Eating a veggie burger used to mean consuming a mushy, flavorless patty that you would never confuse with a beef burger. But now products from companies like Beyond Meat, Impossible Foods, Eat Just, and others that were once fringe players in the food space are dominating the media, menus in restaurants, and the refrigerated sections of our grocery stores. With the help of scientists working in futuristic labs––making milk without cows and eggs without chickens––start-ups are creating wholly new food categories. Real food is being replaced by high-tech.
Technically Food: Inside Silicon Valley’s Mission to Change What We Eat by investigative reporter Larissa Zimberoï¬€ is the first comprehensive survey of the food companies at the forefront of this booming business. Zimberoff pokes holes in the mania behind today’s changing food landscape to uncover the origins of these mysterious foods and demystify them. These sometimes ultraprocessed and secretly produced foods are cheered by consumers and investors because many are plant-based—often vegan—and help address societal issues like climate change, animal rights, and our planet’s dwindling natural resources. But are these products good for our personal health?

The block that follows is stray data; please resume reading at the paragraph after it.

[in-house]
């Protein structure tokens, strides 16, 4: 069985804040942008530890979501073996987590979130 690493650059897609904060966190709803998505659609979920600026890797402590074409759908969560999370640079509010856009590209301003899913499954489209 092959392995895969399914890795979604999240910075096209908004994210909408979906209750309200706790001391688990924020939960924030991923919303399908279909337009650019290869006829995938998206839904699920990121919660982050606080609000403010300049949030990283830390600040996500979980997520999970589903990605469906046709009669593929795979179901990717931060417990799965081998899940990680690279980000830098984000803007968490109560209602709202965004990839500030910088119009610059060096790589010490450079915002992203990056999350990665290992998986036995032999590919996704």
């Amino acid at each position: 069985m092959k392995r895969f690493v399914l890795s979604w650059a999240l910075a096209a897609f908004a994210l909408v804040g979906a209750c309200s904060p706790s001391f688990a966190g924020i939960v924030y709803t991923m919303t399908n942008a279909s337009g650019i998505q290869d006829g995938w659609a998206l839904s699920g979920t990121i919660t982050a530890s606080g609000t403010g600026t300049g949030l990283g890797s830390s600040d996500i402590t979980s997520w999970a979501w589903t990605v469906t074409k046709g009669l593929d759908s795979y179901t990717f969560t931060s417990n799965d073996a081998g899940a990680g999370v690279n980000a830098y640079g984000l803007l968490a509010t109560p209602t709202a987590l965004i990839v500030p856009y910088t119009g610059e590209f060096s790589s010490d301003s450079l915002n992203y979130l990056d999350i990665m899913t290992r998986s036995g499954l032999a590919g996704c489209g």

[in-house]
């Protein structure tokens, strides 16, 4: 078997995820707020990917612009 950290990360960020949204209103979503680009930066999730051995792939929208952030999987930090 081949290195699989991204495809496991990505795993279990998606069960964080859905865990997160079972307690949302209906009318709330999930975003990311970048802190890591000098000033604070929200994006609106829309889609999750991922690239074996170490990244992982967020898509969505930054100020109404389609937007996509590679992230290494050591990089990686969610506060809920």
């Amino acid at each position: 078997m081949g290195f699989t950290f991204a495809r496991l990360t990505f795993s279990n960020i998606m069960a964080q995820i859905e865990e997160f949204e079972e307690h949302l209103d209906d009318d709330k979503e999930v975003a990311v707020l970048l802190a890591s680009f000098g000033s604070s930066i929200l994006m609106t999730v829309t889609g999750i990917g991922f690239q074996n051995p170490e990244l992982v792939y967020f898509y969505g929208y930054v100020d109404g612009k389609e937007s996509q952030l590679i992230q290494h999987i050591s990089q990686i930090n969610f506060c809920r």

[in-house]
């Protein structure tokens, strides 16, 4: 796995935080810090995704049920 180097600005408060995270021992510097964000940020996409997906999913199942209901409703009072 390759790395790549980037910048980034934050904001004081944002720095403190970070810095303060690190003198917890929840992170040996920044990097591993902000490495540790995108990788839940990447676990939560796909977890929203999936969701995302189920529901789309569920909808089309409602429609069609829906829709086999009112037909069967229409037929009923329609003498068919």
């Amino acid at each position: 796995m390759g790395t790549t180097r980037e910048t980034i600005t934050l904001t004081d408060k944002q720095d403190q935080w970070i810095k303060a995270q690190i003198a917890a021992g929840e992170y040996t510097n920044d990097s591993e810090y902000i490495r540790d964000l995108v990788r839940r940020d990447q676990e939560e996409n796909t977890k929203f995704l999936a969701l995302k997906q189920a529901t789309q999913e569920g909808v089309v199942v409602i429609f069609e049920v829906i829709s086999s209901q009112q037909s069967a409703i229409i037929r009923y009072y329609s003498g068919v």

Through news-breaking revelations, Technically Food examines the trade-oï¬€s of replacing real food with technology-driven approximations. Chapters go into detail about algae, fungi, pea protein, cultured milk and eggs, upcycled foods, plant-based burgers, vertical farms, cultured meat, and marketing methods. In the final chapter Zimberoff talks to industry voices––including Dan Barber, Mark Cuban, Marion Nestle, and Paul Shapiro––to learn where they see food in 20 years.
As our food system leaps ahead to a sterilized lab of the future, we think we know more about our food than we ever did. But because so much is happening so rapidly, we actually know less about the food we are eating. Until now.
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About the Author
Table of Contents
Chapter 1 Algae
The Future Food That's Always in the Future 7
Chapter 2 Fungi
A Steak Substitute … and Flavor Enhancer? 27
Chapter 3 Pea Protein
Finally, Something That Could Topple Big Soy 45
Chapter 4 Milk and Eggs
If No Animals Were Involved, Is It Vegan? 67
Chapter 5 Upcycling
Rescuing Edible Stuff to Make … More Edible Stuff? 87
Chapter 6 Plant-Based Burgers
Can Plants Replace Red Meat? 107
Chapter 7 Vertical Farms
Can Premium Greens Picked by Robots Feed the World? 123
Chapter 8 Cell-Based Meat
Will Animal Analogues Make It Beyond an Elite Niche? 147
Chapter 9 Are We Buying What They're Selling? 171
Chapter 10 What Are We Eating in Twenty Years? 191
Note on Sources 217
About the Author 234